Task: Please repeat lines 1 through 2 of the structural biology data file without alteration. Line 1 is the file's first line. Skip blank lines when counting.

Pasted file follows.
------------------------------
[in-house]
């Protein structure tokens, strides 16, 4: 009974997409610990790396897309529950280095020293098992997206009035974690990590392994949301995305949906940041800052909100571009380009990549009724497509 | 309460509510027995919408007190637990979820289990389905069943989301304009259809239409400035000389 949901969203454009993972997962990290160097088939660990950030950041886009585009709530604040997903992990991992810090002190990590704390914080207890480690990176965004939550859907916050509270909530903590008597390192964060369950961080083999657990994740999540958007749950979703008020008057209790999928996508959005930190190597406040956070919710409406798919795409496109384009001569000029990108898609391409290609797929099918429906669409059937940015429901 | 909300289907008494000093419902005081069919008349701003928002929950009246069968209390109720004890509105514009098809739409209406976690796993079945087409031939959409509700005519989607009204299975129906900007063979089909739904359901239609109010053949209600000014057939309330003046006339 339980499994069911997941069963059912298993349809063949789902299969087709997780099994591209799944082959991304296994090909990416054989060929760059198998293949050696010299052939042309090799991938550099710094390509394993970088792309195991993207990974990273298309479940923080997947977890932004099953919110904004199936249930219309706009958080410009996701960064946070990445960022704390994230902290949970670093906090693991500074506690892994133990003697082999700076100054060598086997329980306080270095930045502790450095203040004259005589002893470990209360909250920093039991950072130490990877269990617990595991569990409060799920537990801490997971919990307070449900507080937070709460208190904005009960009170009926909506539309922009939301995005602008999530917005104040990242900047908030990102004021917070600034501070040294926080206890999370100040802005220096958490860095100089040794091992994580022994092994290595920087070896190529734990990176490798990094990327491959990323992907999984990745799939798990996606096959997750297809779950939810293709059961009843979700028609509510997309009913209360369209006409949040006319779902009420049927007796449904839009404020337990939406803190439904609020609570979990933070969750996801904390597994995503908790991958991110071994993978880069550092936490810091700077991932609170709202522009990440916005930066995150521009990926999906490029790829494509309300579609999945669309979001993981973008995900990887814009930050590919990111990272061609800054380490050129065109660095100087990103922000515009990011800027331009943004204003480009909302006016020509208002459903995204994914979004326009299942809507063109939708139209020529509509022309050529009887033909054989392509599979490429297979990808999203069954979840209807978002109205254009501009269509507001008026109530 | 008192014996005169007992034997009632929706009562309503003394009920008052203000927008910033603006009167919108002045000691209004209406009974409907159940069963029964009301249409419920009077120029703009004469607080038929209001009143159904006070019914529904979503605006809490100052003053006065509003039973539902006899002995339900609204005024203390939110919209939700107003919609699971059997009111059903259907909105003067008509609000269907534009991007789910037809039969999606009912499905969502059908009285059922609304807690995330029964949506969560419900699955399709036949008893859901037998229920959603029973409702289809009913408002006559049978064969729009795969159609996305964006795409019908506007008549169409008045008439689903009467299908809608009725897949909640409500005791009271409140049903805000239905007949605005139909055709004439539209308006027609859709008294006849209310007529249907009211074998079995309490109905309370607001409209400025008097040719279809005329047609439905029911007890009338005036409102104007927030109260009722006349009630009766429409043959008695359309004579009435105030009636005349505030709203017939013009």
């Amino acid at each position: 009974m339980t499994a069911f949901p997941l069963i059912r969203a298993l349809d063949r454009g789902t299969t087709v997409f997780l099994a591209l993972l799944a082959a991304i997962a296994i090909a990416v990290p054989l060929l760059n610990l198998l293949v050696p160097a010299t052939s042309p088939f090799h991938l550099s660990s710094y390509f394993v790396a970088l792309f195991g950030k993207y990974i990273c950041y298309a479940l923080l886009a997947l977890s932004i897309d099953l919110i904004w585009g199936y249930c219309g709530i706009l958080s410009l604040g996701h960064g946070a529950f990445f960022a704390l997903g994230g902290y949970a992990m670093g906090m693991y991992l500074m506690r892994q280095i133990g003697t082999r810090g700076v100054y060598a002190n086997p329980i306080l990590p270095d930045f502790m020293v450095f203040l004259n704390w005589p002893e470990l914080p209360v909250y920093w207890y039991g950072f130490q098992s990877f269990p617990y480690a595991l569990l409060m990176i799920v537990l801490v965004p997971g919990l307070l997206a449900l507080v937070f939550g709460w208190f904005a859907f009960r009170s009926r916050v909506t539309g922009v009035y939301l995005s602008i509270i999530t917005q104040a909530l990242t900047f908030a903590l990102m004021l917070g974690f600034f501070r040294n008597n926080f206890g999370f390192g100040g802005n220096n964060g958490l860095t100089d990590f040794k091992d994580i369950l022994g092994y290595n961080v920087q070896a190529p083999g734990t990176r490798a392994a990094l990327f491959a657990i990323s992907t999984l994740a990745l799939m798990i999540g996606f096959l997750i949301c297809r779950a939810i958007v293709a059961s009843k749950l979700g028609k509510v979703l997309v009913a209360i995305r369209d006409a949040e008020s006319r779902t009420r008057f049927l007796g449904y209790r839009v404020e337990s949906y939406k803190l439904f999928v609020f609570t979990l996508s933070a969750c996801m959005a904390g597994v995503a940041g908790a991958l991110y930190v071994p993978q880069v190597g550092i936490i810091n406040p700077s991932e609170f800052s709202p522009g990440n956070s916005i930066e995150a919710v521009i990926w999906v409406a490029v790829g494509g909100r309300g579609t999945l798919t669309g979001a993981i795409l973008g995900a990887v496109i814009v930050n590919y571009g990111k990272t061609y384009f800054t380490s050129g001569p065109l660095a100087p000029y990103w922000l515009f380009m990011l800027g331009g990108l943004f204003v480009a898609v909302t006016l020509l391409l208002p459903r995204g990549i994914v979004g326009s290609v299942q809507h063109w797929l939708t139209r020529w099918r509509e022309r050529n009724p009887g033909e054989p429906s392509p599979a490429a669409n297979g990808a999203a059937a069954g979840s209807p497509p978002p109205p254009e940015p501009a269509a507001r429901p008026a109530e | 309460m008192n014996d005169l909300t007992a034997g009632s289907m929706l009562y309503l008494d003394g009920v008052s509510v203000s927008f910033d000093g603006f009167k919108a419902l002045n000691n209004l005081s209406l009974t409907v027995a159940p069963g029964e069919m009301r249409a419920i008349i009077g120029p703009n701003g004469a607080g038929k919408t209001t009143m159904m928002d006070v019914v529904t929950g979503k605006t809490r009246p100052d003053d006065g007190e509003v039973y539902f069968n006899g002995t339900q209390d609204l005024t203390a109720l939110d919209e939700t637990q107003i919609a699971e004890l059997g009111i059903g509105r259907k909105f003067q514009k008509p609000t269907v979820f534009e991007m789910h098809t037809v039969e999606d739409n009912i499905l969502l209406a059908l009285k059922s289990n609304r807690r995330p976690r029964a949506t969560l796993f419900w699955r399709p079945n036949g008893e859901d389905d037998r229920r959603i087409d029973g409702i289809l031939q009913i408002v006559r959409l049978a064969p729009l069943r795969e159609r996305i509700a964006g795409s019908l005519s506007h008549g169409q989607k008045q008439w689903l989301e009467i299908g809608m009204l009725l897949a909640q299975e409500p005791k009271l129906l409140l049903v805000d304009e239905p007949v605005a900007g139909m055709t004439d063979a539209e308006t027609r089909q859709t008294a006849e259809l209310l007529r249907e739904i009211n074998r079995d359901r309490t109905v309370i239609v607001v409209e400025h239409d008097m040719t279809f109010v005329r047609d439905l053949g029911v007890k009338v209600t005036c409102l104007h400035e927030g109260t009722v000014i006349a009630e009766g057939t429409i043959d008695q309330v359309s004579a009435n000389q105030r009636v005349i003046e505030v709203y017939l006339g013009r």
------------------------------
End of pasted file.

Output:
[in-house]
């Protein structure tokens, strides 16, 4: 009974997409610990790396897309529950280095020293098992997206009035974690990590392994949301995305949906940041800052909100571009380009990549009724497509 | 309460509510027995919408007190637990979820289990389905069943989301304009259809239409400035000389 949901969203454009993972997962990290160097088939660990950030950041886009585009709530604040997903992990991992810090002190990590704390914080207890480690990176965004939550859907916050509270909530903590008597390192964060369950961080083999657990994740999540958007749950979703008020008057209790999928996508959005930190190597406040956070919710409406798919795409496109384009001569000029990108898609391409290609797929099918429906669409059937940015429901 | 909300289907008494000093419902005081069919008349701003928002929950009246069968209390109720004890509105514009098809739409209406976690796993079945087409031939959409509700005519989607009204299975129906900007063979089909739904359901239609109010053949209600000014057939309330003046006339 339980499994069911997941069963059912298993349809063949789902299969087709997780099994591209799944082959991304296994090909990416054989060929760059198998293949050696010299052939042309090799991938550099710094390509394993970088792309195991993207990974990273298309479940923080997947977890932004099953919110904004199936249930219309706009958080410009996701960064946070990445960022704390994230902290949970670093906090693991500074506690892994133990003697082999700076100054060598086997329980306080270095930045502790450095203040004259005589002893470990209360909250920093039991950072130490990877269990617990595991569990409060799920537990801490997971919990307070449900507080937070709460208190904005009960009170009926909506539309922009939301995005602008999530917005104040990242900047908030990102004021917070600034501070040294926080206890999370100040802005220096958490860095100089040794091992994580022994092994290595920087070896190529734990990176490798990094990327491959990323992907999984990745799939798990996606096959997750297809779950939810293709059961009843979700028609509510997309009913209360369209006409949040006319779902009420049927007796449904839009404020337990939406803190439904609020609570979990933070969750996801904390597994995503908790991958991110071994993978880069550092936490810091700077991932609170709202522009990440916005930066995150521009990926999906490029790829494509309300579609999945669309979001993981973008995900990887814009930050590919990111990272061609800054380490050129065109660095100087990103922000515009990011800027331009943004204003480009909302006016020509208002459903995204994914979004326009299942809507063109939708139209020529509509022309050529009887033909054989392509599979490429297979990808999203069954979840209807978002109205254009501009269509507001008026109530 | 008192014996005169007992034997009632929706009562309503003394009920008052203000927008910033603006009167919108002045000691209004209406009974409907159940069963029964009301249409419920009077120029703009004469607080038929209001009143159904006070019914529904979503605006809490100052003053006065509003039973539902006899002995339900609204005024203390939110919209939700107003919609699971059997009111059903259907909105003067008509609000269907534009991007789910037809039969999606009912499905969502059908009285059922609304807690995330029964949506969560419900699955399709036949008893859901037998229920959603029973409702289809009913408002006559049978064969729009795969159609996305964006795409019908506007008549169409008045008439689903009467299908809608009725897949909640409500005791009271409140049903805000239905007949605005139909055709004439539209308006027609859709008294006849209310007529249907009211074998079995309490109905309370607001409209400025008097040719279809005329047609439905029911007890009338005036409102104007927030109260009722006349009630009766429409043959008695359309004579009435105030009636005349505030709203017939013009």